Speeches & Floor Statements
Posted on May 20, 2005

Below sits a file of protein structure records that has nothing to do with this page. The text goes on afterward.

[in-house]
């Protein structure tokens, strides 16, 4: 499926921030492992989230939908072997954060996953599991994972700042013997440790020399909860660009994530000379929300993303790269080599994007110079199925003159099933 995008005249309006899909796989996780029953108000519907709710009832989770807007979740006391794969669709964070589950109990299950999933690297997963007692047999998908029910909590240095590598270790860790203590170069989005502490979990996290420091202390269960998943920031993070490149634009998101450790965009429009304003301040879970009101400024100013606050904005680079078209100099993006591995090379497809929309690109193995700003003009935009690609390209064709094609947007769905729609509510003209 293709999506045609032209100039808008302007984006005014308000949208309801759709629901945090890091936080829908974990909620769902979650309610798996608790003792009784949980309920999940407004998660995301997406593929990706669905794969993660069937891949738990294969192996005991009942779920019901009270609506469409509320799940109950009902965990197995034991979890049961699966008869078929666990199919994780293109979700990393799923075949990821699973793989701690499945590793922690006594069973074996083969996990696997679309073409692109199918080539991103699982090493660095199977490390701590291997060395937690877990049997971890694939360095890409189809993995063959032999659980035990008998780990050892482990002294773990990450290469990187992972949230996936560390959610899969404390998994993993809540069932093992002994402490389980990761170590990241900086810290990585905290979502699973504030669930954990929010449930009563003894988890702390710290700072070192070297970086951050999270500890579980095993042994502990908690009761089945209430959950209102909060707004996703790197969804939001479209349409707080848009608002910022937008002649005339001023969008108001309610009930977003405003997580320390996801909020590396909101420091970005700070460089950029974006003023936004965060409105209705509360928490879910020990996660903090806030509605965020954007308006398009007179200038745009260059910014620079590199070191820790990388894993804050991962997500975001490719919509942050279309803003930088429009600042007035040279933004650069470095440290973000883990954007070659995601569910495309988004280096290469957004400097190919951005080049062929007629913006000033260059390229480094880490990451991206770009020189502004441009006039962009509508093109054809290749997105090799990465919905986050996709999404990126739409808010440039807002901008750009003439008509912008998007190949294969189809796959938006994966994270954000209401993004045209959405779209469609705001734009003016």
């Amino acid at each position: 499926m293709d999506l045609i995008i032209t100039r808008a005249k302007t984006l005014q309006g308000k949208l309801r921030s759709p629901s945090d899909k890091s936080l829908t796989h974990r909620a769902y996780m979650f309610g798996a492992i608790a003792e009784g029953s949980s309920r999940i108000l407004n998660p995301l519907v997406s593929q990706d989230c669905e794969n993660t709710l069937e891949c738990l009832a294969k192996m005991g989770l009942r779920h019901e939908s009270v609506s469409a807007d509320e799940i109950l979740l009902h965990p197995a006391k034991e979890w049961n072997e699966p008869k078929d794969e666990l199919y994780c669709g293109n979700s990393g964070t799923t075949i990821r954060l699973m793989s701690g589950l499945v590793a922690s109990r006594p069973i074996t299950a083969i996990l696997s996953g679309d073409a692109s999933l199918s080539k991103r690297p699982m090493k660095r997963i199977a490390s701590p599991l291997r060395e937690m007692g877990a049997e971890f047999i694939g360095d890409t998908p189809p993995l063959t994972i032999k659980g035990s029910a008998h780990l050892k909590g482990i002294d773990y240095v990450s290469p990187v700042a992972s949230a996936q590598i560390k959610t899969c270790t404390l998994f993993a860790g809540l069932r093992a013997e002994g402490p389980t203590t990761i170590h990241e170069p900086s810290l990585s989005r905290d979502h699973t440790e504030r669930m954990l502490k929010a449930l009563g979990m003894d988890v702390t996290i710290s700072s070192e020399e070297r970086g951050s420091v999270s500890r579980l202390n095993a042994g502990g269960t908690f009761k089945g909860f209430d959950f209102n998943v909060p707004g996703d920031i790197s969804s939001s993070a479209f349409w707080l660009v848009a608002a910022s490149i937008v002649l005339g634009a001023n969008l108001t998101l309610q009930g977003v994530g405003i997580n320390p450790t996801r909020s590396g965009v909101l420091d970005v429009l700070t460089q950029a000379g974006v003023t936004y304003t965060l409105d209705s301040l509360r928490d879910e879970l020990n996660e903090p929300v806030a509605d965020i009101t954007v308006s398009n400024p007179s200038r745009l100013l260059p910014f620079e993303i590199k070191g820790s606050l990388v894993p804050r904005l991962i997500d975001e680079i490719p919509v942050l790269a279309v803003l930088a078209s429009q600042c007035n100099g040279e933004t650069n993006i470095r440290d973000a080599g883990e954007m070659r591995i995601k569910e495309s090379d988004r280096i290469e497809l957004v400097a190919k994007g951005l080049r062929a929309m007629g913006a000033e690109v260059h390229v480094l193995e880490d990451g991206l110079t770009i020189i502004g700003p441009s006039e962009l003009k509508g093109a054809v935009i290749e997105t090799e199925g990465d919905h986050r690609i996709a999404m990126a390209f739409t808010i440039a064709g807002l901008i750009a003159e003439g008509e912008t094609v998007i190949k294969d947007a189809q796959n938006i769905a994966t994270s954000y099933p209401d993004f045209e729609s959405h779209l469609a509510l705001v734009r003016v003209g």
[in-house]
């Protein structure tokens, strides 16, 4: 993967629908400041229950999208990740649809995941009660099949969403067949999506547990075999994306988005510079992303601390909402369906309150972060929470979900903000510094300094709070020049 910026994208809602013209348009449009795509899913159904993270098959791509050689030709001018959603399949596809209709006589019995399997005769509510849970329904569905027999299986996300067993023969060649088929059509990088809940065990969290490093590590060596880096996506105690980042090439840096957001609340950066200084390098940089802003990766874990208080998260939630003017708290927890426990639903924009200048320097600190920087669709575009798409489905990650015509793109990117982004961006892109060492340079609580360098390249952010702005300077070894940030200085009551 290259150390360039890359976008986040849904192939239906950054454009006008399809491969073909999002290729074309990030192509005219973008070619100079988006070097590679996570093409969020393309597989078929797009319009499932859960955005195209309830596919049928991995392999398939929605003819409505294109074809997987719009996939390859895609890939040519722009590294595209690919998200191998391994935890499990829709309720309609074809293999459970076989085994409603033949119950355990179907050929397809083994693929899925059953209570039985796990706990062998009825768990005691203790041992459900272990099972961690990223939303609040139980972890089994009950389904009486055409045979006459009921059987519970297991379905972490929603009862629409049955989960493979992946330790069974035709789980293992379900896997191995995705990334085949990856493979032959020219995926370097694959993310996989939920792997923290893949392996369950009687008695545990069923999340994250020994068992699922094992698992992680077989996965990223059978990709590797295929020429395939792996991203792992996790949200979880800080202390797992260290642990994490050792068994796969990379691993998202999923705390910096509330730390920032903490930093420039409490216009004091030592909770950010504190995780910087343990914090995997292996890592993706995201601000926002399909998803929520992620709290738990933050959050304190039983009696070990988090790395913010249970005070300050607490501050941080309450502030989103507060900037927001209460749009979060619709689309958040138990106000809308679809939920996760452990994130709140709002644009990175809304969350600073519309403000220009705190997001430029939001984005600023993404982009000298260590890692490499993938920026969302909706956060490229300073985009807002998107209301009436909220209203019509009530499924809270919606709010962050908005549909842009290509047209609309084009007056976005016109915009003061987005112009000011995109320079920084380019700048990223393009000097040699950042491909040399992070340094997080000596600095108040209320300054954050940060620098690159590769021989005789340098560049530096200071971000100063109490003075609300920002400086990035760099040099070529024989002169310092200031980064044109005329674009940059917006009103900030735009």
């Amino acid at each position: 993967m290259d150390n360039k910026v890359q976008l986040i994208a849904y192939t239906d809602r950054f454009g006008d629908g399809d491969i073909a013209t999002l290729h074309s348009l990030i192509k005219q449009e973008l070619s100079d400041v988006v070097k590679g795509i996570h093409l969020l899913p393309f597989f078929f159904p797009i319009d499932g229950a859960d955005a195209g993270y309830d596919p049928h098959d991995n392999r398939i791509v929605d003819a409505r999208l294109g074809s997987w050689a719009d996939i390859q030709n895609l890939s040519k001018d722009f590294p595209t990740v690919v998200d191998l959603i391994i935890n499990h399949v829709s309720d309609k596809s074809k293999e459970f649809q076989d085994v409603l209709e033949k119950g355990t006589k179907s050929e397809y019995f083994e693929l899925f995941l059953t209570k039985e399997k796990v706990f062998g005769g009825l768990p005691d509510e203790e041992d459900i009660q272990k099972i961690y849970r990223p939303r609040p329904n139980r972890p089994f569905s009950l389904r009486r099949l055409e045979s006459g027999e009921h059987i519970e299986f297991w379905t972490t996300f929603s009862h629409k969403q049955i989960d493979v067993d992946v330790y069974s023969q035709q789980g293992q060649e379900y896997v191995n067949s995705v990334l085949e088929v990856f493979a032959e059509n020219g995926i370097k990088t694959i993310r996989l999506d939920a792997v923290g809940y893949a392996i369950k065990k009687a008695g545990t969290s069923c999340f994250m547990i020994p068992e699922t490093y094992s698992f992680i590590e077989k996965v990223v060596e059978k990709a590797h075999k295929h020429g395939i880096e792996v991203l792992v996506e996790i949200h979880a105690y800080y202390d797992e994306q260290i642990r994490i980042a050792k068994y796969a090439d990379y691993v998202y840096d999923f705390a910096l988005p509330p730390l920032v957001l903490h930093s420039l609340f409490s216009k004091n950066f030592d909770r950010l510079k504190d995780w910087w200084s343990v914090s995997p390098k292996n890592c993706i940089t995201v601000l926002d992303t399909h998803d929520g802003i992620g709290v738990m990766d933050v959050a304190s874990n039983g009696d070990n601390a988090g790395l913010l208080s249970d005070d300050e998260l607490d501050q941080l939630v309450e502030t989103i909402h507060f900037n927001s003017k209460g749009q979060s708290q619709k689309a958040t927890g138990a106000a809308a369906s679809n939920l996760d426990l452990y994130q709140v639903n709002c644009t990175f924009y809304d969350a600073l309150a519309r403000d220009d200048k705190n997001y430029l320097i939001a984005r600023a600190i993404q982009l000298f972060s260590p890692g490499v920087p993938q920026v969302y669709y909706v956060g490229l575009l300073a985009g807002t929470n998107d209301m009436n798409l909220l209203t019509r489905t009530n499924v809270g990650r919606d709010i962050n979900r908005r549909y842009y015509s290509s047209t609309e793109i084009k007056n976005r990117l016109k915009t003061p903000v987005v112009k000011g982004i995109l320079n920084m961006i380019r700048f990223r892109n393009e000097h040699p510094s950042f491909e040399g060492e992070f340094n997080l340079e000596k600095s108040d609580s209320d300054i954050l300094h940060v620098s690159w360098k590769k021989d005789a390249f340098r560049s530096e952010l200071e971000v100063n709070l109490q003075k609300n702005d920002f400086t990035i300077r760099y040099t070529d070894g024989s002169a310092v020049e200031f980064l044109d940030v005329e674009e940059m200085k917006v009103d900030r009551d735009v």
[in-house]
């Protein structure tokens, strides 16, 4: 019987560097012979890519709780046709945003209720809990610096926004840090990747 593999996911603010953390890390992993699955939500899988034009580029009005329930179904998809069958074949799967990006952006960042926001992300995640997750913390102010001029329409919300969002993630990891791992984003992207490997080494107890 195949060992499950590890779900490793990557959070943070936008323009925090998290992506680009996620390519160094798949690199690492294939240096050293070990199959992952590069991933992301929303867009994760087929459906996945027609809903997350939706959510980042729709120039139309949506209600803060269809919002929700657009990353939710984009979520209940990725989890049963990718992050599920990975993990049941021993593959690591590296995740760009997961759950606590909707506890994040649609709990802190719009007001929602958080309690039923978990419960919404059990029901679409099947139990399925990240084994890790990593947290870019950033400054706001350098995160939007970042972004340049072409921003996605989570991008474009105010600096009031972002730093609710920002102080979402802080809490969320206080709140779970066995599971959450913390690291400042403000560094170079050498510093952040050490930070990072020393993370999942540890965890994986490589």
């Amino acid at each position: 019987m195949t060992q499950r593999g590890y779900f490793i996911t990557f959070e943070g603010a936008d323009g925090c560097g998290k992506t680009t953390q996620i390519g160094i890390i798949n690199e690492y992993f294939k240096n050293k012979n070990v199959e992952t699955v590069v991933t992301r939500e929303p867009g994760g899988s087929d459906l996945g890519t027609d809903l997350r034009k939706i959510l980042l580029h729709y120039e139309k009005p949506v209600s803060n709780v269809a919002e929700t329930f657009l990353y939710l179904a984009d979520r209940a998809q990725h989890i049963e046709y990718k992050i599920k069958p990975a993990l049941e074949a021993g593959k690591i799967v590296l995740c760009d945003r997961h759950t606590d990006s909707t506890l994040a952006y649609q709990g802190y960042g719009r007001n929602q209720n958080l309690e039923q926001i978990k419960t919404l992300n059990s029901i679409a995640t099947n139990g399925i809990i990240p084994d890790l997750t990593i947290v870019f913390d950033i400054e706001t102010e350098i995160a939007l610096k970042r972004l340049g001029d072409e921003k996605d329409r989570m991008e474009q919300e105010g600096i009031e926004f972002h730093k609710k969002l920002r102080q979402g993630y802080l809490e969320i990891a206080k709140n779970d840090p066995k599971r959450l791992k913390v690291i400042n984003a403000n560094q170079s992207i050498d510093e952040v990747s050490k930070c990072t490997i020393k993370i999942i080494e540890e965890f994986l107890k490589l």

Mr. President, the issue before us is pretty simple. It is this: shall we continue the two-century tradition of voting up or down each president's judicial nominations? That is it. That is all we are talking about. Making your way through all the histrionics -- and there have been a lot of them on both sides -- that is absolutely all we are talking about. Shall we continue the two-century tradition of voting up or down, eventually, on this president's or any president's judicial nominees? The Democrats have decided they will use the Senate rules to prevent an up-and-down vote on some of President Bush's judicial nominees by using this as a consistent tactic for the last two years to block a vote on nominees a majority of us want to confirm. They are using the Senate rules in a way they have never before been used. They know that. Everyone knows that. There is no disputing that. They had a meeting. They decided to do it. And they are doing it. Now, they may have past grievances such as the practice used by both parties to allow a single senator to block a nominee in a committee. I know all about that grievance. In 1991, the first President Bush nominated me to be the U.S. Education Secretary. I was enthusiastic about it. I had been the governor of my state. I was president of the University of Tennessee. I came up and sold my house, moved my family up, put my kids into school, and then one senator from Ohio put a hold on my nomination. So I sat there in the committee for about three months, not even knowing who it was, or knowing what the problem was. After a while, that senator, who happened to be a Democrat -- they were in the majority then -- said in a public hearing with me: “Governor Alexander, we have heard some disturbing things about you, but I don't want to bring them up now, here, with the lights all around, and all the people and your family here.” I said, “Please, senator, bring them all up. I would rather have them out here.” That went on for three months. I didn't know what to do, so I went to see Senator Warren Rudman who most people would say is one of the most respected members of this body over the last 30 years. I said, “Senator Rudman, what can I do? A Democrat senator has, by himself, blocked my possibility to be the Education Secretary. I moved my family up here, I sold my house, my kids are in school, what do I do?” He said, “Keep your mouth shut.” I said, “What do you mean, keep my mouth shut? This is unjust.” He said, “Let me tell you a story. In 1976, President Ford nominated me to be on the Federal Communications Commission, and the Democrat senator from New Hampshire put a hold on my nomination.” I said, “What happened?” He said, “Well, I just swung there. Nobody knew what was going on. Pretty soon back in New Hampshire they were saying: What is wrong with Warren? Has he done something wrong? Did he beat his wife? Did he steal something? Why won't the Senate consider him and confirm him? After four or five months I was so embarrassed I just asked the president to withdraw my nomination.” I said, “Is that the end of it?” He said, “No, then I ran against the so-and-so who put a block on me, and I was elected to the Senate in his place.” So that is how Warren Rudman got over being blocked. Jeff Sessions, our distinguished colleague from Alabama, ran into a nearly similar situation. He was rejected by the committee. He was the U.S. attorney from Mobile, Alabama and the committee would not send his nomination to the floor. They held him up in the committee. Senator Sessions got over that. He even got himself elected to the Senate. So Senator Rudman got over it; I got over it; Senator Sessions got over it. I didn’t like it, and I still don’t like it. But I got over it. There are various ways to get over whatever grievous injustices were done to the Democrats before the distinguished senator from Texas, who is presiding, and I were elected to the Senate in 2002. Senator Frist, the majority leader, has repeatedly offered to fix the problem I just described. He has said let all the nominees from a Democrat president or Republican president, let them eventually all come out of committee. He has said if there is not enough debate -- and I respect the idea of extended debate in the Senate -- let there be 100 hours of debate on every single nominee. Then Senator Frist has said, let there eventually be a vote, an up-or-down vote, as there has always been. Now, it is not believable for my friends on the other side to suggest, as they are, that they are doing nothing new. They know they are. I will give one example. Everyone remembers the Senate debate about Clarence Thomas. Among other things, it made Dave Barry's career when he wrote columns about the Senate hearings. Everyone remembers those hearings. Everyone remembers how passionate they were and how much information came out. There was a new saga every day. No television drama approached it. There was never more passion in recent times in a Supreme Court nomination than when the first President Bush nominated Justice Clarence Thomas. He was nominated in July of 1991 by President Bush. This Senate completed those hearings that were on television—that we all remember—and there was a vote in October of 1991, up or down . In that case, it was up; he was confirmed 52 to 48. I have yet to find one single person who even remembers anyone suggesting 14 years ago that the Senate should not vote on Clarence Thomas. Everyone knew that after all the histrionics, all the debates—that the greatest deliberative body in the world would eventually vote. So we are standing on the Senate floor conjuring up our own versions of history, inventing nuclear analogies, shouting at each other while gas prices go up and illegal immigrants run across our border. The Democrats are using the rules to block the president's nomination in a way they have never used before in 200 years. So we Republicans are now threatening to change the rules to prevent the Democrats from manipulating the rules in a way that has never occurred before. That is what this is all about. I have a simple solution for the unnecessary pickle in which we find ourselves in this body. I offered it two years ago. I have offered it several times this year. This is it: I have pledged and I still pledge to give up my right to filibuster any president's nominee for the appellate courts, including the Supreme Court of the United States. If five more Republicans and six Democrats did that, there could be no filibuster and there would be no need for a rules change. For the past two weeks, perhaps two dozen different senators have flirted with variations of this formula. But they have not been successful because they have insisted on including exceptions. I hope these senators who are still having this discussion succeed. I expect 80 percent of the Senate hopes they succeed. This oncoming train wreck is bad for the Senate; it is bad for the country; it is bad for the Democrats, and it is bad for the Republicans. We look pretty silly lecturing Iraq on how to set up a government when we cannot agree on having an up-or-down vote on President Bush's judicial nominees. My suggestion is forget the exceptions. Twelve of us should just give up our right to filibuster, period. Let's do it. Let's get on with it. That ends the train wreck. We have a war in Iraq. We have natural gas prices at $7 - these are record levels. We have highways to build. We have deficits to get under control. We have a health care system that needs transformation. We have judicial vacancies to fill. I have said I will never filibuster a president's judicial nominees. I said it two years ago when John Kerry might have been president. For me, that meant then -- and it means today, and tomorrow -- that if a President Kerry or a President Clinton nominates some liberal I do not like, I may talk for a long time about it and I may vote against the person, but I will insist that we eventually vote up or down, as the Senate has for two centuries. If 11 colleagues would join me in this simple solution, then we could get down to business, then we might look once again like the world's greatest deliberative body. I say to the presiding officer, when you and I came to the Senate a little over two years ago, we talked about what our maiden addresses would be. We still call our first major speech our “maiden address.” I say to the presiding officer, remember, we were sitting next to each other in the front row, anxiously looking forward to hearing ourselves give our maiden addresses. I wanted to make mine about putting the teaching of American history and civics back in its rightful place in our schools so our children could grow up knowing what it means to be an American. But as I sat here listening to the debate on Miguel Estrada, I was so surprised and so disappointed in what I heard that I found myself getting up one night and making a speech on Miguel Estrada, which I had no intention of doing. During the debate, I was listening to this story of the American dream: this young man from Honduras coming here, speaking no English, going to Columbia, Harvard Law School, being in the Solicitor General’s Office. He is the kind of person who, when the presiding officer and I were in law school, and we would hear about people like that, we would say there are just a handful of people that talented, that able. We were envious, at least I was. He is exactly the kind of person who should have been nominated. Yet we could not even get a vote. I thought about my time as governor of Tennessee for eight years. I appointed about 50 judges, and I remember what I looked for when I made those appointments. I looked for good character. I looked for good intelligence. I looked for good temperament. I looked for a good understanding of the law and for the duties of judges. And I especially looked to see if this nominee had an aspect of courtesy toward those who might come before him or her on the bench. I appointed some Democrats. I appointed the first women appeals judges and the first African-American judges in Tennessee. I thought it was unethical and unnecessary for me to ask questions of those judges about how they might decide cases that might come before them. I still feel the same way about the federal judges we nominate. I am distressed that we have turned this process into an election instead of a confirmation. It has become an election about the political issues instead of a confirmation about the character and intelligence and temperament of fair-minded men and women who might be placed on the bench. I remember when I came to this body for the first time, not as a senator, but as a staff member to Howard Baker, later the majority leader. It was 1967. The ones worrying about protecting the minority's rights at that time were the Republicans. There were only 36 Republicans. I came back in 1977 to help Senator Baker set up his office when he was elected Republican leader, and there were only 38 Republicans. So most of us in this body understand that we may be in the minority one day. But that does not mean there should be an abuse of minority rights. The best way I can think of to stay in the minority for any party, whether the Democratic Party or Republican Party, is to say what the senator from New York said in December in the Washington Post. He said that if the Republicans decide to change the rules to make sure the Senate continues the 200-year tradition of voting on the nominees the president sends to us, that it “would make the Senate look like a banana republic... and cause us to shut it down in every way." Mr. President, shut down the Senate in every way? During a war? During illegal immigration? During a time of deficit spending, with a highway bill pending, with gas prices at record levels, with natural gas at $7? Shut the Senate down in every way? I can promise you I know what the American people would think of that. Any group they can fix the responsibility on for shutting this body down and not doing its business will be in the minority or stay in the minority. Even now they are beginning to shut us down. We are not allowed to hold hearings in the afternoon because of objections by the other side. The American people need to know that. It is the wrong thing to do. I had the privilege of hearing yesterday, when I was presiding, a very helpful speech by our leading historian in the Senate, Senator Byrd. He talked about how extended debate has always been a part of the Senate's tradition. I know that is true. I value that. I respect that. And I do not want the Senate to become like the House. I know that George Washington said, or is alleged to have said, that “we pour legislation into the senatorial saucer to cool it.” The House heats it up, and you pour it in a saucer to cool it in the Senate. But I do not ever remember George Washington saying it ought to stay in the saucer long enough to evaporate. I think he said just to cool it. The Constitution and our Founding Fathers have made it very clear that they always intended for presidents' judicial nominees to be given an up-or-down vote. I have studied very carefully, and I will submit, in my full remarks to the Record, my understanding of those founding documents. The language of article II, section 2, in the clause immediately before the nominations clause, for example, specifically calls for two-thirds of the Senate to concur, but in the nominations clause there is no such provision. I do not believe that is an inadvertent omission. During the drafting of the Constitution, Roger Sherman of Connecticut argued at great length for the insertion of a comma instead of a semicolon at one point to make a section on congressional powers crystal clear. Shortly after the Constitutional Convention, Justice Joseph Story, appointed to the Supreme Court by President James Madison, wrote his Commentaries on the Constitution, and he stated explicitly: “The president is to nominate, and thereby has the sole power to select for office; but his nomination cannot confer office, unless approved by a majority of the Senate.” This was Justice Joseph Story. In some ways, what Members of the other side are doing would gradually erode the president's power to, in the words of our Founders, send to us “the object of his preference” for us then to consider. I trust the president, elected by a vote of the entire nation, to find the right men and women to send up here to be considered for judge or justice and sent back to him then to be appointed. Our advice and consent is in the middle of that process. I suppose the Founders could have allowed the Congress to appoint the justices or the judges, but they did not. Gradually, however, the Senate has inserted itself more and more prominently in that process. I am not sure that the instances I know about suggest that if we were doing it all over again, we would trust the Senate to do a better job than our presidents, Democratic or Republican, in picking the men and women to serve on our courts. Here is an example from my own experience. Back in the 1960s, I was a law clerk to the Honorable John Minor Wisdom of the Fifth Circuit Court of Appeals in New Orleans. Actually, I wasn't a law clerk; I was a messenger. He had already hired a Harvard law clerk, and he told me he could only pay me as a messenger, but if I would come, he would treat me as a law clerk. So I did. The reason I did it was because even at that time, 1965, Judge Wisdom was considered by my law professors at New York University Law School to be the leading civil rights judge in America and one of the finest appellate judges in America. This is what I found when I got there. We were in the midst of school desegregation across the South. It was a time of great turmoil. Judge Wisdom, for example, ordered Mississippi to admit James Meredith to the University of Mississippi. And what was going on during that time was that the district judges across the South were basically upholding segregation and the Fifth Circuit appellate judges were overruling them and desegregating the South. At that time, the Senate was not as intrusive in the appointment of judges as it is today because the president, President Eisenhower, only had to confer by custom with senators of his own party in the appointment of circuit judges. Well, he didn't have any Republicans to confer with in the 1960s. All of the senators were Democrats. They approved district judges who, in case after case after case, upheld segregation. But President Eisenhower nominated for the appellate bench Republican judges, John Minor Wisdom, Elbert Tuttle for whom Senator Bond of Missouri was law clerk, and John R. Brown of Texas. Those three judges—who would have been blocked if the present policies of the Senate were in place, by senators from their home states—were able to preside over the peaceful desegregation of the South. I have seen no evidence in history that the Senate's increased involvement in the co-appointment of appellate judges or justices improves the selection of those judges. These are qualified men and women the president has sent here who deserve an up-or-down vote. I have mentioned Miguel Estrada. I have spoken about Charles Pickering, former judge, now retired, a graceful man who hasn't had a word of recrimination to say about what was done to him. He was battered for his record on civil rights when, in fact, he should have been given a medal for his record on civil rights for testifying against the founder of the White Knights of the Ku Klux Klan, who had been called America's most violent living racist in the middle of the 1960s; for putting his children in public schools at a time when many families in Mississippi were putting their children in segregated schools. He was a leader in civil rights, as well as a good judge. And Bill Pryor's credentials on civil rights have been questioned. He was a law clerk, not a messenger, a law clerk to Judge John Minor Wisdom, who had enormous pride in Bill Pryor, who was elected attorney general of the state of Alabama and repeatedly has shown that he separated his conservative personal views from interpreting the law. He was going right down the line in following the Supreme Court in school prayer cases, abortion cases and reapportionment cases. And Priscilla Owen, about whom we have been talking, graduated cum laude from Baylor Law School, justice of the Supreme Court of Texas, reelected to the Texas Supreme Court with 84 percent of the vote, has bipartisan support from other Texas Supreme Court justices. And Janice Rogers Brown, nine years on the California Supreme Court, appointed in 1996, the first African-American woman to sit on the court, approved by 76 percent of the voters. Let me end my remarks where I began. Make your way through all the discussion, all of the analogies to nuclear war, and the issue before us is pretty simple: shall we continue the two-century tradition of voting up or down on the president's judicial nominees? I believe we should. I have suggested a way we can remove ourselves from this pickle in which we find ourselves. I have said, as I did two years ago, regardless of who is president, I will never vote to filibuster that president's judicial nominees. If five other Republicans and six other Democrats would say the same thing, we could then get on about our business of confirming or rejecting the president's nominees, of tackling the big deficits, passing the highway bill, trying to lower gas prices, spreading freedom around the world, supporting our troops in Iraq and Afghanistan and around the world, and in reestablishing ourselves, in the eyes of America and the rest of the world, as truly the world's greatest deliberative body.